After earning a lot of goodwill from his support of the tobacco deal, Behbahani wrote a letter to the British ambassador requesting that the people be allowed to use the embassy as a sanctuary for their strikes and protests. The British government initially rejected the request, but after a second request was made by the clergy and other prominent figures, the embassy finally allowed the protestors to take shelter in the outside vicinity of their state on July 19th, 1906.

The next day, over 50 people came to the embassy and sat there in protest. The day after, even more people showed and each day the number of protestors increased substantially. Soon a community was shaped within the walls of the embassy with numbers reaching above 14 thousand.

Persian merchants protest Qajar dynasty in UK Embassy – 1906

They would hold talks and discussions about the European political systems. Learn about the constitutional governments across the world. They’d even discuss how Persia could benefit from having its own parliament, overseeing the orders of the Shah, and keeping him in check.

Ever since the revolution of 1688, the British people had put significant limitations on their monarchy and gave parliament more power in deciding the path for the country. This made their embassy a safe haven for the protestors. The British were in the same boat as them. They had the same ideals and they had fought for what the Persians were fighting for. Within the walls of the British embassy, the constitutional fighters felt more at home than in their own country.

For the British government, this was the perfect opportunity to gain back the trust of the Iranian people. They saw the shift toward centralized government in Persia as inevitable. By gaining the trust of the people they were setting themselves up for a victory over the Russians in the long run. 

The organization of these protests and strikes was a massive undertaking. With camps set up all over the outdoor area of the embassy, each union having its designated space. The protests were managed by the heads of the unions, who allocated space to newcomers, implemented rules to maintain order and prevent chaos, and ensured that protest funds, donated by powerful merchants, were used efficiently. A mutual ground was established with pots full of stews and soups brewing. This way, the residents would not go hungry. Resources were also allocated to keep the protestors satisfied throughout the protests. It is worth noting, however, that during this period, women were prohibited from participating in these events. They were not even allowed inside the British embassy.

What happened during the summer of 1906 was truly magical. Iranian people, tired of the monarchy’s selfish rule and Persia’s declining economic conditions came together in this grand and extensive show of discontent. For three weeks, the protestors lived in the same camp. They ate together and talked about the most important issues that were on their minds. From this discourse, their demands went beyond anything they could ever dream of.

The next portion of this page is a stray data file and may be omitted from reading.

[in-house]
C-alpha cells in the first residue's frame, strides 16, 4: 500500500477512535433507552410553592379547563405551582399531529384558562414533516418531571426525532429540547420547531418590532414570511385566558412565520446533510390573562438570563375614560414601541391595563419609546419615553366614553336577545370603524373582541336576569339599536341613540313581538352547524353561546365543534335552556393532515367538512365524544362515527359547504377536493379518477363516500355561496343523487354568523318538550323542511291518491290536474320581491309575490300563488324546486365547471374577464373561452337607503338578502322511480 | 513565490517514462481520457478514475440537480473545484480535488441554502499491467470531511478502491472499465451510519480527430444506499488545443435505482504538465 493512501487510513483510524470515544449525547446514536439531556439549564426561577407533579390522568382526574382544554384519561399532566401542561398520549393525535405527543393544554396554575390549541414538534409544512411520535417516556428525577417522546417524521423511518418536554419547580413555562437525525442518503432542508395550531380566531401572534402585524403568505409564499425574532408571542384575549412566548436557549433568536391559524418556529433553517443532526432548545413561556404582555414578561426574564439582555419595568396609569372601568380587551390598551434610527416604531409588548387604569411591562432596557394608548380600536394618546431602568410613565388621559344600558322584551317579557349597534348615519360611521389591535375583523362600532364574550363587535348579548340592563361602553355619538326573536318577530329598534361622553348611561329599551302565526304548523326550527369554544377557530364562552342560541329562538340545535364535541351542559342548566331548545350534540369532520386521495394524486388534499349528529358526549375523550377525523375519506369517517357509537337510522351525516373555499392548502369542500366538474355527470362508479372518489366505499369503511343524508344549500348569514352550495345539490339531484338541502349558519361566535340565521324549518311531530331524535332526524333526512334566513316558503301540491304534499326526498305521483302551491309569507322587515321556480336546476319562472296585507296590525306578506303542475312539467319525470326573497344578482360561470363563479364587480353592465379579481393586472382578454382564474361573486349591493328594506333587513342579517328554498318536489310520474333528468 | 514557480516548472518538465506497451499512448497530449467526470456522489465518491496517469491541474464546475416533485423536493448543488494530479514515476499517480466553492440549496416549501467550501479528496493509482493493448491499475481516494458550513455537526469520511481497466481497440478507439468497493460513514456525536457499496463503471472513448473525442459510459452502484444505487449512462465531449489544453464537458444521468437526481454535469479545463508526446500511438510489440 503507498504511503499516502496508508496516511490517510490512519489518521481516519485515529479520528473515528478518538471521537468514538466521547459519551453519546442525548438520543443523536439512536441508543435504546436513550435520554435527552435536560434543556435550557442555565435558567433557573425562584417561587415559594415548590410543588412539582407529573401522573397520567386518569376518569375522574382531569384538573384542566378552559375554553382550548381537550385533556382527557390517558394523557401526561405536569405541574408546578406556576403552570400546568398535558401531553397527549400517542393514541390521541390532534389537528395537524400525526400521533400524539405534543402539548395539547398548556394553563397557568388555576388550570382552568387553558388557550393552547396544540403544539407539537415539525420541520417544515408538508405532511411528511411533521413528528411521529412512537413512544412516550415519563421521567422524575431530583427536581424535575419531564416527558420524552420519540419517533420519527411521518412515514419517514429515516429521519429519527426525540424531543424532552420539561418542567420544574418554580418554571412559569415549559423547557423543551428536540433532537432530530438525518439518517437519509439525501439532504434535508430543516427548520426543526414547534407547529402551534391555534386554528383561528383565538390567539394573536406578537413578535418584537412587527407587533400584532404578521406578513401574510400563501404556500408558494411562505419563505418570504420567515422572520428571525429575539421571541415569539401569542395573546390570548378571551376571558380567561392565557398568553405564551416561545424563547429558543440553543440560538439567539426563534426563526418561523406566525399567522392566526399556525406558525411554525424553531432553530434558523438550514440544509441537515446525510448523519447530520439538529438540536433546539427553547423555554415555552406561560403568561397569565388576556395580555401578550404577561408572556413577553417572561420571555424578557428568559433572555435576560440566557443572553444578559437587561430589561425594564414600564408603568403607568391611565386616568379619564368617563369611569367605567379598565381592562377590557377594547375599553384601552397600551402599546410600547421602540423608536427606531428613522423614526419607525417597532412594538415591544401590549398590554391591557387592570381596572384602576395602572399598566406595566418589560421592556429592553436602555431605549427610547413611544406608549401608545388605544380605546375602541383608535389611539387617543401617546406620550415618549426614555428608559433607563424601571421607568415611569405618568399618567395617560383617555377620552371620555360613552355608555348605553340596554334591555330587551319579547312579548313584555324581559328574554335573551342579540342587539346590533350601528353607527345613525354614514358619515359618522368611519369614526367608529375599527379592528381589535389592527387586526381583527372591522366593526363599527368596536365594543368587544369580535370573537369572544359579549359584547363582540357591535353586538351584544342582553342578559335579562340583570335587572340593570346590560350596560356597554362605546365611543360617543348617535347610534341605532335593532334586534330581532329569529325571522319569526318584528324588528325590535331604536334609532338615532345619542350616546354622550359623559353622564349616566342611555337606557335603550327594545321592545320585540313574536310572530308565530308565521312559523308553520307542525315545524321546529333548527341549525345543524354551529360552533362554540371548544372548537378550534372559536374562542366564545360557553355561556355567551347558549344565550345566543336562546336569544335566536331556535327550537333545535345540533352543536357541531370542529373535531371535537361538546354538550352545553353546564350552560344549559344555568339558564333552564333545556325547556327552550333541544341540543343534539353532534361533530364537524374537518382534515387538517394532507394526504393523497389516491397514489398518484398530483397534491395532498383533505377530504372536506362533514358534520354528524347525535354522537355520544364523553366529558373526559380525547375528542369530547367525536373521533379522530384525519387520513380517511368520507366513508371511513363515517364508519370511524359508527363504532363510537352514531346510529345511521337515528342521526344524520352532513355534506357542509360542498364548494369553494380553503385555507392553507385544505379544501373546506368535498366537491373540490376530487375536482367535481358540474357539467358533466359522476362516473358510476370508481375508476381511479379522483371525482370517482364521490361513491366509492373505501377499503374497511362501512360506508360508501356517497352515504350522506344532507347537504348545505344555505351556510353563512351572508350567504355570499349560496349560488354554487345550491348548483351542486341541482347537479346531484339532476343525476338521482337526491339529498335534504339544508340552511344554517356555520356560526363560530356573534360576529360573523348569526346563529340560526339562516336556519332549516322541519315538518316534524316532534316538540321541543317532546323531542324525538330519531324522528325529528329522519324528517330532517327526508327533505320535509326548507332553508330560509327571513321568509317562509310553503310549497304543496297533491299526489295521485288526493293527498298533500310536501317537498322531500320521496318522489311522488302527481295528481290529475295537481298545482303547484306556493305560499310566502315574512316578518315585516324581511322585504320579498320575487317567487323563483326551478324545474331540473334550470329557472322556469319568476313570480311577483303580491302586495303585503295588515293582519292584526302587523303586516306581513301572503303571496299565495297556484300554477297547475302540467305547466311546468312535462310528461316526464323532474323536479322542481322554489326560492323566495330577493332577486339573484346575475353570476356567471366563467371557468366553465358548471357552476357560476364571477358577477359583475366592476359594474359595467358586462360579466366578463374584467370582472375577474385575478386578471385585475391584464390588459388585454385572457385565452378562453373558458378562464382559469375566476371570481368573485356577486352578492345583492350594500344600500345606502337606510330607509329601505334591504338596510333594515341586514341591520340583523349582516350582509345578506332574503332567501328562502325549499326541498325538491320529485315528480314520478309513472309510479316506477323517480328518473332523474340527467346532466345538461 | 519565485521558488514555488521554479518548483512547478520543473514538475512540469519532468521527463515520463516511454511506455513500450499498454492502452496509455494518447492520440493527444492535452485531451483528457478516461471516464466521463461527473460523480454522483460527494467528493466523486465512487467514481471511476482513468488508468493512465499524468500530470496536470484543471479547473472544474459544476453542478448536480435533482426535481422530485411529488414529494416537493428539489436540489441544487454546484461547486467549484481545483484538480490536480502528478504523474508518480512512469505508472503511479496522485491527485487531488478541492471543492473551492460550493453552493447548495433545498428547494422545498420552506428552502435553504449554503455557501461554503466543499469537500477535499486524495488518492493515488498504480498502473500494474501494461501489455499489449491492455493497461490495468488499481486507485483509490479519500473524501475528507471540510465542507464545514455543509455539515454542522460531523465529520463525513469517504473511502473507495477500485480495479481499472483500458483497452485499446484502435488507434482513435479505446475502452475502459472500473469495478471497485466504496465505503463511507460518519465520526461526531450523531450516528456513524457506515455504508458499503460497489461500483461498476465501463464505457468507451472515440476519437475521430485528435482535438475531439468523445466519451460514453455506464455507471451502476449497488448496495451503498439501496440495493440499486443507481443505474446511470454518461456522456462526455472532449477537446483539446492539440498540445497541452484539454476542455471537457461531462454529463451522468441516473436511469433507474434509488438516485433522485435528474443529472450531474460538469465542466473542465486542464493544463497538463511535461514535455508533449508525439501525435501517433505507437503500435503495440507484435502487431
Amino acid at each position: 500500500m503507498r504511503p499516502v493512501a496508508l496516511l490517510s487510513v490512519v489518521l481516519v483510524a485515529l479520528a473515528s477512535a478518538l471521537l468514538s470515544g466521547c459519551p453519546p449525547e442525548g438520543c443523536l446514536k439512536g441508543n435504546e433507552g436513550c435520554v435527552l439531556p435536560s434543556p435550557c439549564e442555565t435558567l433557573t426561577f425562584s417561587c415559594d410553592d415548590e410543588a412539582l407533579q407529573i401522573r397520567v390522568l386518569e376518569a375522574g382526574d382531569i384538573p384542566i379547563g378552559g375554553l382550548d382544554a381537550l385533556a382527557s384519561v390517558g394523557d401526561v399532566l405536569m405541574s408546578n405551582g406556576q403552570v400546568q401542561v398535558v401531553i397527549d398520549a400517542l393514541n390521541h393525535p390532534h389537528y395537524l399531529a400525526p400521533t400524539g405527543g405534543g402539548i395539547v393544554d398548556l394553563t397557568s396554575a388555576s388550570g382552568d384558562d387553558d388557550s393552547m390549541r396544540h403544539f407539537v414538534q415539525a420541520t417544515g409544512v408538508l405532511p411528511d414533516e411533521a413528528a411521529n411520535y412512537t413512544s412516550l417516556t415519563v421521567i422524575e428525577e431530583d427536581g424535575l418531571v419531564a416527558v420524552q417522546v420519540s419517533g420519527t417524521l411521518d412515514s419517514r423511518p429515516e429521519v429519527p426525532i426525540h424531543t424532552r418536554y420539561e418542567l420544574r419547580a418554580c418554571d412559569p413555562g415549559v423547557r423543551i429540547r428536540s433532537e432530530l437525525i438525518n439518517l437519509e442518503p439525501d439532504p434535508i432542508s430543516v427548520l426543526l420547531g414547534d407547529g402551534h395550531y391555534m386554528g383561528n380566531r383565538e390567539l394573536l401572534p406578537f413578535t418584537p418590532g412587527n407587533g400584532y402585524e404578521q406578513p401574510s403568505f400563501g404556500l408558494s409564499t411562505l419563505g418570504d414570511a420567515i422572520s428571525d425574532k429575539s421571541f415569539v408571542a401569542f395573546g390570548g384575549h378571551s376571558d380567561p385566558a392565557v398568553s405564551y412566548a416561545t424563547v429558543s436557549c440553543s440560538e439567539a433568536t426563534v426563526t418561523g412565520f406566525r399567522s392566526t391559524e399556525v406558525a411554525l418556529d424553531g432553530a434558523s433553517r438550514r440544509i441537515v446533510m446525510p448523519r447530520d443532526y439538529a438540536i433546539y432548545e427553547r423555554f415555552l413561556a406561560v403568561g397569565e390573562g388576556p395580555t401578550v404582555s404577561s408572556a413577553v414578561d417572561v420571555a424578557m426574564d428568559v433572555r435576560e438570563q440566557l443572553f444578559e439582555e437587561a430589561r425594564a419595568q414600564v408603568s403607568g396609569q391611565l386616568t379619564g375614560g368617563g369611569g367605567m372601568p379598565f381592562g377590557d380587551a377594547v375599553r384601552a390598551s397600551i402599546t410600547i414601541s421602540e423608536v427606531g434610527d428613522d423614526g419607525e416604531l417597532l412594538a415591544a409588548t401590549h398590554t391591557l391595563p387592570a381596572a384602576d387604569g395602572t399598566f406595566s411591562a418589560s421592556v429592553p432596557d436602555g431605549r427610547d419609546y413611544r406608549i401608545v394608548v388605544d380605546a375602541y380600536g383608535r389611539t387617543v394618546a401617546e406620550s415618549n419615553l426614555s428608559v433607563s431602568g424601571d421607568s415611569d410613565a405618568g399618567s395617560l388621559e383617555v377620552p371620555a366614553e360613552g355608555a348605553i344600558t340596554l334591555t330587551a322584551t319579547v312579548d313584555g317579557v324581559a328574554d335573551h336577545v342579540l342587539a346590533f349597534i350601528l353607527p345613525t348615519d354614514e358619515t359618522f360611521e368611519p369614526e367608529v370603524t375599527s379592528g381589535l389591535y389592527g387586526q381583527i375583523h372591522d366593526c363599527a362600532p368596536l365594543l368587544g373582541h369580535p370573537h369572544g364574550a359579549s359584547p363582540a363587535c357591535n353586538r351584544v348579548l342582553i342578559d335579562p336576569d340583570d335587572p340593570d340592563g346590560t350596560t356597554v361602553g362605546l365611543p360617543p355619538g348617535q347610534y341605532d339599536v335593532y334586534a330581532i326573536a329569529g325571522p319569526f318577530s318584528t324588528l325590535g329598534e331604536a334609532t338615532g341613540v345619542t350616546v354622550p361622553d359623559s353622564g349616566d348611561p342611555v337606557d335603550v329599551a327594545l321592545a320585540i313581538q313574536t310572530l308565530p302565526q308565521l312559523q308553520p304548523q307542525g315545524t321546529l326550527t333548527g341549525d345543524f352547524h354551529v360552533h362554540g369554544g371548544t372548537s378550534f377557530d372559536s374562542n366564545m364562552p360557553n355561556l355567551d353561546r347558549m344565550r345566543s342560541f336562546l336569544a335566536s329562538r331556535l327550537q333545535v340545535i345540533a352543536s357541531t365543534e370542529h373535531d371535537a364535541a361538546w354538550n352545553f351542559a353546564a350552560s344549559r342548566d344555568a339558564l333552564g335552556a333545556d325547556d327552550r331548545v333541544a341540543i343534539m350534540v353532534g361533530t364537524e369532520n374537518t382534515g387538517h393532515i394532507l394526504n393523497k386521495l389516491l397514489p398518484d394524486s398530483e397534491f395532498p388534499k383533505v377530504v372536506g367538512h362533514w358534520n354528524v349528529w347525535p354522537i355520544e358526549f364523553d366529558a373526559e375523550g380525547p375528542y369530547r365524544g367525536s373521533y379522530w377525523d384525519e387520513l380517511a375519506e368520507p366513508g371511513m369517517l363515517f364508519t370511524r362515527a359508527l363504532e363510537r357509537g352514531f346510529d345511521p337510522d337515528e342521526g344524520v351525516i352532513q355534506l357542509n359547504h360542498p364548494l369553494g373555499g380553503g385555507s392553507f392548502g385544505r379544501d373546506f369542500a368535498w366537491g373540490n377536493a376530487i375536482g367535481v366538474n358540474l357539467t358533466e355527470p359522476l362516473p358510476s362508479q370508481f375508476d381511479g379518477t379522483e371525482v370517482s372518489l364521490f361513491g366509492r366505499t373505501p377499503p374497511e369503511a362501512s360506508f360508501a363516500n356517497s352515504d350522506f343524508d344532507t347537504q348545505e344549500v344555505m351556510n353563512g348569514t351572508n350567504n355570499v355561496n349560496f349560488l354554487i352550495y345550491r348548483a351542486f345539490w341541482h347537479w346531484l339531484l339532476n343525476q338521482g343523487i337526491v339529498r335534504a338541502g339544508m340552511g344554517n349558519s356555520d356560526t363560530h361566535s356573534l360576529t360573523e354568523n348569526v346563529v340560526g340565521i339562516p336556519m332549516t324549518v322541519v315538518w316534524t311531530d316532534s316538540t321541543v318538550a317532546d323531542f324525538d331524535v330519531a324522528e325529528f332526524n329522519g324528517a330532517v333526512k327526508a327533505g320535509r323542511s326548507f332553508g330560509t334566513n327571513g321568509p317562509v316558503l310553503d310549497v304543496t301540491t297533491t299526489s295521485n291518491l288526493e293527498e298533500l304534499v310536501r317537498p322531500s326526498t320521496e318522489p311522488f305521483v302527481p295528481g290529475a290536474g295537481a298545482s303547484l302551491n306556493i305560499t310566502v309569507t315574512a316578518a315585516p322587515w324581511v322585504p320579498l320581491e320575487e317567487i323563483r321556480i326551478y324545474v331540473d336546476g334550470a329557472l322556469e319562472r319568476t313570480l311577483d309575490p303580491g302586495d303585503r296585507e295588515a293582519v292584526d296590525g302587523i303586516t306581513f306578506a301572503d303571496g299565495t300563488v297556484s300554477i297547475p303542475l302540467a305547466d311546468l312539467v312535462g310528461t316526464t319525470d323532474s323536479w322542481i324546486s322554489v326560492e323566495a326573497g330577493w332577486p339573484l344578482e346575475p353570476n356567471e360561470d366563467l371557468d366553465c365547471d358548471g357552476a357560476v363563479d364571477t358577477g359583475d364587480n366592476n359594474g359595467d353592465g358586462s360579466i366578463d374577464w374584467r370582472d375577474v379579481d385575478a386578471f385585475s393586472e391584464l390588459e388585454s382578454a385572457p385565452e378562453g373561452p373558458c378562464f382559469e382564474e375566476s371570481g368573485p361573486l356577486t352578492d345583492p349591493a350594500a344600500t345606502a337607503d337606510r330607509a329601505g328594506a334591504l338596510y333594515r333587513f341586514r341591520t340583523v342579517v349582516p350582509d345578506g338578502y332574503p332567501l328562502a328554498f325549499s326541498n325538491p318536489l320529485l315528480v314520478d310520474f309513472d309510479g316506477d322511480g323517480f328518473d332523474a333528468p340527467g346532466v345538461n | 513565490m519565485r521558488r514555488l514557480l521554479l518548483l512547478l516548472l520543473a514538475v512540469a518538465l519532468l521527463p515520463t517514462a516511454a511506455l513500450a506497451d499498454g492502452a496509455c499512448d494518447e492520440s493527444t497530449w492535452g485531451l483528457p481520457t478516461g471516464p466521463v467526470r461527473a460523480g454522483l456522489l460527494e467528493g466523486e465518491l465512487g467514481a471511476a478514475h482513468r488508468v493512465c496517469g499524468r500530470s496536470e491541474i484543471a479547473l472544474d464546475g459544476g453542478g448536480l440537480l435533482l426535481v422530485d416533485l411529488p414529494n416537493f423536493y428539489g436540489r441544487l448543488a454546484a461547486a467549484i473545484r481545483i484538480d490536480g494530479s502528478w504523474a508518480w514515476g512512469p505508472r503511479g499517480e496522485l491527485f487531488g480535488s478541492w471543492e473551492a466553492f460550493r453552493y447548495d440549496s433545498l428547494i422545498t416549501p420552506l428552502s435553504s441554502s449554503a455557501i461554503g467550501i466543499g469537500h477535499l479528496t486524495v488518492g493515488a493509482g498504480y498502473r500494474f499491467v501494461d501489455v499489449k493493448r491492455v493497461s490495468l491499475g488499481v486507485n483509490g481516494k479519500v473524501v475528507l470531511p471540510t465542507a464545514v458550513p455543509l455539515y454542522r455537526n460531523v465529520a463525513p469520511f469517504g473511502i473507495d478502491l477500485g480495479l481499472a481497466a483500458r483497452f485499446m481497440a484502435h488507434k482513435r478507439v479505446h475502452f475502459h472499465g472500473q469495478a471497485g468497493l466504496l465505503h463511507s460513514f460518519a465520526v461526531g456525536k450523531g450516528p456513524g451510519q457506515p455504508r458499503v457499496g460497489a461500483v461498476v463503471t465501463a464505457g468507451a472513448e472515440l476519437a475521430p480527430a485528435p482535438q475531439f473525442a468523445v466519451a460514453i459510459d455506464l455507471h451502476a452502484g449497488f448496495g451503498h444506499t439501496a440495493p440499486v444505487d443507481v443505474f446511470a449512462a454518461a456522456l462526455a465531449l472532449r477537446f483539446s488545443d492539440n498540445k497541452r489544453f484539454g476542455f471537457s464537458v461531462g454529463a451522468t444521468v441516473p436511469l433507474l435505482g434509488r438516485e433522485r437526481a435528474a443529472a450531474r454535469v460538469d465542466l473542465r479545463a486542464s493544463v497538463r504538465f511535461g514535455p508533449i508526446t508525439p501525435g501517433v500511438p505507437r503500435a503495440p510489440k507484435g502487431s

Dream of Democracy

By the end of June, Mozaffar-Ad-Din Shah, fearing the persisting strikes, gave up the fight and agreed to the original demands of the protestors once more. But these demands were no longer enough. 

The British embassy protests, which took place between July 20th and August 11th, resulted in a significant shift in people’s demands. Instead of a vague “house of justice” with unclear functionality and minor reforms, the protestors sought a more substantial change – the establishment of a parliament where individuals from various fields of life could come together, discuss issues, and create laws that would benefit the common people. This assembly was to be called the Majles, and it became a crucial demand for those fighting against the monarchy. The protests represented a turning point in Iranian history, marking the beginning of a movement towards more democratic values and a departure from the traditional autocratic system.

Resistance was futile. Shah had no choice but to cave in. 

On August 5th, 1906, Mozaffar ad-Din Shah gave out the order for the establishment of the National Consultative Assembly.

Mozaffar Ad-din shah’s order of establishing Iran’s first parliament

A committee consisting of politicians, nobles, merchants, and religious figures was formed to devise the general rules of the parliament and the election process of its members. 

The parliament was to have 156 members, with 60 of them selected from Tehran and the rest from other regions of the country. The members of the parliament were to be selected from different classes of society with royals, nobility, shitte clergy, merchants, unions, and land owners each having their own seats. The parliament would start its work once the members from Tehran were selected and would gradually fill the other seats as other regions went through with their elections. 

Finally, after months of talks, negotiations, and protests, on October 7th, 1906, the 1st National Consultative Assembly of Persia opened its doors and began its work. 

Persia finally had a parliament of its own!

For Iranians, the parliament was just the beginning. Now that the working class had a voice of their own and had the power to implement change, they wanted to rewrite the constitution and limit the power of the Qajar court. But with a sick shah on his dying bed and an heir who was a fierce enemy of democracy, the opportunity for change was running out.

In the next episode of the lion and the Sun, we talk about the attempts to change the Persian constitution and how the successor to Mozzafar was bent on destroying the progress Iranians had made!